Free resources can help you promote your business.
You can utilize free resources to promote your business and even reward loyal customers. — Getty Images/scyther5

Marketing your business doesn’t always have to be expensive. Sometimes, all it takes is energy, creativity and a savvy knowledge of where to find inexpensive, high-quality tools to help you get it done. Here are a few free ways to promote your business.

Take your visuals up a notch

When it comes to effective visual marketing, quality outranks quantity, but it doesn’t have to cost more. By taking advantage of some of the myriad free tools available, you can up your posting game without making a monetary investment.

Tools like text, frames and templates—available with free apps such as Canva and Snapseed—will reinforce your brand and elevate your simple photos to marketing material. Create quality animations and graphics with Crello. The extra effort required to leverage these apps is a worthwhile investment.

Reward customer loyalty

If you aren’t rewarding repeat business, you’re missing out on big marketing potential. Attracting new customers can be expensive and time-consuming. Showing a little love to repeat customers is the next best thing—after an excellent experience—you can do for them, and it doesn’t have to be costly.

Rewards can be as simple as a discount on a future order, or something more complex, like requiring the purchase of a specific product. Either way, be sure to take advantage of any tools offered by your current point-of-sale (POS) system. Customer loyalty programs are an effective and inexpensive way to show you care about the people consuming your product or service.

[Read more: How to Create a Customer Loyalty Program for Your Business]

Hold a customer contest

People love a challenge—whether it’s guessing how many marbles are in the jar or submitting a photo of themselves using your product. Fostering a little friendly competition is a great way to connect with current customers and potential new ones.

Instagram, Facebook and Twitter are all popular places for hosting contests and they work for both brick-and-mortar and e-commerce businesses. For inspiration, read the blogs of marketing experts and spend time on the social sites themselves.

Create a marketing video

It’s a fact that videos get more shares on social media than text and photos combined. If you’ve already established a web presence, the addition of video will reinforce the brand you’ve been building.

Creating effective video content will cost you time, but not necessarily money. If you have a cellphone you can shoot your own videos and post them to Instagram, Facebook, Twitter and YouTube. If you want free production advice, there’s plenty available on YouTube, as well.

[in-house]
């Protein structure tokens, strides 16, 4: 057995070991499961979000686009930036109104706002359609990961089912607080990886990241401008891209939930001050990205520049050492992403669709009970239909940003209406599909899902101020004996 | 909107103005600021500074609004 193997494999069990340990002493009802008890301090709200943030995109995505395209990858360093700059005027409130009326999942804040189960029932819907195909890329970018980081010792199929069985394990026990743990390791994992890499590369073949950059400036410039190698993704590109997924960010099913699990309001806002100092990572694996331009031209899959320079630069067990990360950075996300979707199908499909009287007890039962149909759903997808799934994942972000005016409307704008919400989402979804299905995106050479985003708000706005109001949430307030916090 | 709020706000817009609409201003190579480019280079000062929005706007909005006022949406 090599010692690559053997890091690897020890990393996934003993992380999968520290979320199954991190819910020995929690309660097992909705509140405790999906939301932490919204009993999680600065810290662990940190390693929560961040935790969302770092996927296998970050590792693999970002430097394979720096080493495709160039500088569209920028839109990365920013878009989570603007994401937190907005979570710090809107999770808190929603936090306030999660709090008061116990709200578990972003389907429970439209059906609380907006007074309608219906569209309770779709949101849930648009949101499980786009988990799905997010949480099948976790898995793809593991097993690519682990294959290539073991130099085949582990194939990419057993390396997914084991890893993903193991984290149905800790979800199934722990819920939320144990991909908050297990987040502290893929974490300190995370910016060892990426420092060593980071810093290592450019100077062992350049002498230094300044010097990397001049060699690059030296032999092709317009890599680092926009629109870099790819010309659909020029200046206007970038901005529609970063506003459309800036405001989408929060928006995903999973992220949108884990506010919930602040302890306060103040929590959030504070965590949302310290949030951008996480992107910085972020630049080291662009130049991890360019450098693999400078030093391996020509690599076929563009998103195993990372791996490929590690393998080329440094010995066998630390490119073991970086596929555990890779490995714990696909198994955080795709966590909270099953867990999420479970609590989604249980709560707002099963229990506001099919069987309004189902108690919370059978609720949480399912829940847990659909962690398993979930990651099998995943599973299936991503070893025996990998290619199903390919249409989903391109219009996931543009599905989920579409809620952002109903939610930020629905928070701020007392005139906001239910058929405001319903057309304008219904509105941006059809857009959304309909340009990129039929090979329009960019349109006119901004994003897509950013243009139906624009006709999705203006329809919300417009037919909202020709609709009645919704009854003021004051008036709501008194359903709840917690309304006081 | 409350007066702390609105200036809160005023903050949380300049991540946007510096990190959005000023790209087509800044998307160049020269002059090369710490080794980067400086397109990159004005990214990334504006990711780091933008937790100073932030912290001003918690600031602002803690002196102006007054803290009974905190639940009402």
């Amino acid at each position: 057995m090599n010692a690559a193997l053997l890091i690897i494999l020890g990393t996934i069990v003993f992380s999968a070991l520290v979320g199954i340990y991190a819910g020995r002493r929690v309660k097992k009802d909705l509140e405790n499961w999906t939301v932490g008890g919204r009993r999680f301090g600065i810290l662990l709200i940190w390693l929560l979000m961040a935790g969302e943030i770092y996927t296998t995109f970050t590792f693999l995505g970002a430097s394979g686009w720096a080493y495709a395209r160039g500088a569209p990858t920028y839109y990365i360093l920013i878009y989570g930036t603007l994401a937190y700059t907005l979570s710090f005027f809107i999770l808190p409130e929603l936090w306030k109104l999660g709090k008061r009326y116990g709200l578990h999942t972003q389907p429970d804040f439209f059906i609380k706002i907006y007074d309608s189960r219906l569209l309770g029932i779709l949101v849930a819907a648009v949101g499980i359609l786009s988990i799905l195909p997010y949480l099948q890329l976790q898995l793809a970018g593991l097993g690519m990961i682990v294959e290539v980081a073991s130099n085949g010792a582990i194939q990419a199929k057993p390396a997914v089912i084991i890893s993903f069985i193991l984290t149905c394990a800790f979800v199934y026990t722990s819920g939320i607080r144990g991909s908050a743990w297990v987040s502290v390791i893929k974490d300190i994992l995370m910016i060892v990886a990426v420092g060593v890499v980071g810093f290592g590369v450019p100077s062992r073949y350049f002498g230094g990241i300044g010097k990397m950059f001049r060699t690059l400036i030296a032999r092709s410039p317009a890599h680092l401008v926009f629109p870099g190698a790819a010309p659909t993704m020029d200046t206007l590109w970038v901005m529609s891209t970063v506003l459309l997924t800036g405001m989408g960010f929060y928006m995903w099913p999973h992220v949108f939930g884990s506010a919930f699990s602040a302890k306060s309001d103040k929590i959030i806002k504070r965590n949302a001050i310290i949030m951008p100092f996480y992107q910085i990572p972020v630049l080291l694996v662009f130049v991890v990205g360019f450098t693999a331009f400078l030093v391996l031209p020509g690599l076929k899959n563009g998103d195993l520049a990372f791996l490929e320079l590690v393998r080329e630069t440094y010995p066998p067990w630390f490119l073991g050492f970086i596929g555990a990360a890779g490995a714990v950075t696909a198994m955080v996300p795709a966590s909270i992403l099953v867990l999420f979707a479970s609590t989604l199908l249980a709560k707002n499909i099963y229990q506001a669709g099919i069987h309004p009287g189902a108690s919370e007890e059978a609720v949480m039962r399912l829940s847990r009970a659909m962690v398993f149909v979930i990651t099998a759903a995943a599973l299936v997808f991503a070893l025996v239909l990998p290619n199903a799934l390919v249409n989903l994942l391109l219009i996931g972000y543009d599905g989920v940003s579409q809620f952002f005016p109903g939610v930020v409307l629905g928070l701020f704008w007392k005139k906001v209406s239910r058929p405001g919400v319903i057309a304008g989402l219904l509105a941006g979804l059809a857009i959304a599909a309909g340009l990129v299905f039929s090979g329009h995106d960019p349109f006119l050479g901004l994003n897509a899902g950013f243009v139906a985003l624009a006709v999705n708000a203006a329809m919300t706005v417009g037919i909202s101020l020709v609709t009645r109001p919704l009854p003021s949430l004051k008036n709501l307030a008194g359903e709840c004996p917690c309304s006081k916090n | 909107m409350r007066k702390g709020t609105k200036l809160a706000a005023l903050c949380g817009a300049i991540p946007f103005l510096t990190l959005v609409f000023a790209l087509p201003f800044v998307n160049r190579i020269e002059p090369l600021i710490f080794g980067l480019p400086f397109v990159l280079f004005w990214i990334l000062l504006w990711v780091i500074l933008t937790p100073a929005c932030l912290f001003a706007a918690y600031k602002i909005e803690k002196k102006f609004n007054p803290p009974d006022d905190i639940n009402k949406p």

[Read more: 5 Video Marketing Tools for Small Businesses]

Customer loyalty programs are an effective and inexpensive way to show you care about the people consuming your product or service.

Be part of the community

Whether you’ve got a shop on Main Street or a consulting business operating virtually, your business can be part of the local community. Take advantage of fairs and festivals, and get involved in community charity drives and fundraisers. If you’ve got a product or service you can donate to a good cause, look for opportunities to do so.

Besides making important connections, good works can generate good publicity, but tread carefully. It’s fine to post about your community involvement if the goal is to bring attention to the organization or person you’re assisting. Posts and tweets should not appear to be aimed at promoting you or your company. Genuine, well-intentioned acts of kindness and generosity will speak for themselves.

Network, network, network

If you think of LinkedIn for making connections, that’s a good start. You should be taking advantage of all the exposure the networking site has to offer. But opportunities to interact with potential customers can be found closer to home, as well. Check out local business organizations. Attend trade shows and conferences, and don’t leave home without a pocket full of business cards and an elevator pitch.

On social media, search out businesses that complement your own and forge alliances. Feature each other’s products in your photography, tag each other in your posts and search for other creative ways to boost each other’s brands.

Become an expert

Whether your field of expertise is plant propagation, pop-up greeting cards or house painting, positioning yourself as an expert can open marketing opportunities for your business.

Blogging and podcasting are obvious ways to show off your knowledge. If time doesn’t allow for what can amount to a second career, consider doing so on a guest basis. Contact publishers of websites in your industry and inquire about becoming a contributor. Join LinkedIn and Facebook Groups as well as industry specific discussion boards. Offering incisive, valuable comments in those forums will allow you to organically build a reputation as a knowledgeable player in your field.

Grabbing the attention of today’s consumers takes a concerted and creative marketing effort. The choice is clear—pay for someone else’s creativity, or tap into your own.

CO— aims to bring you inspiration from leading respected experts. However, before making any business decision, you should consult a professional who can advise you based on your individual situation.

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What the new stimulus bill means for small business

Watch our event replay from Tuesday, January 19, where we continue to discuss and answer questions on the new coronavirus relief bill and how it pertains to small businesses.

Published July 15, 2020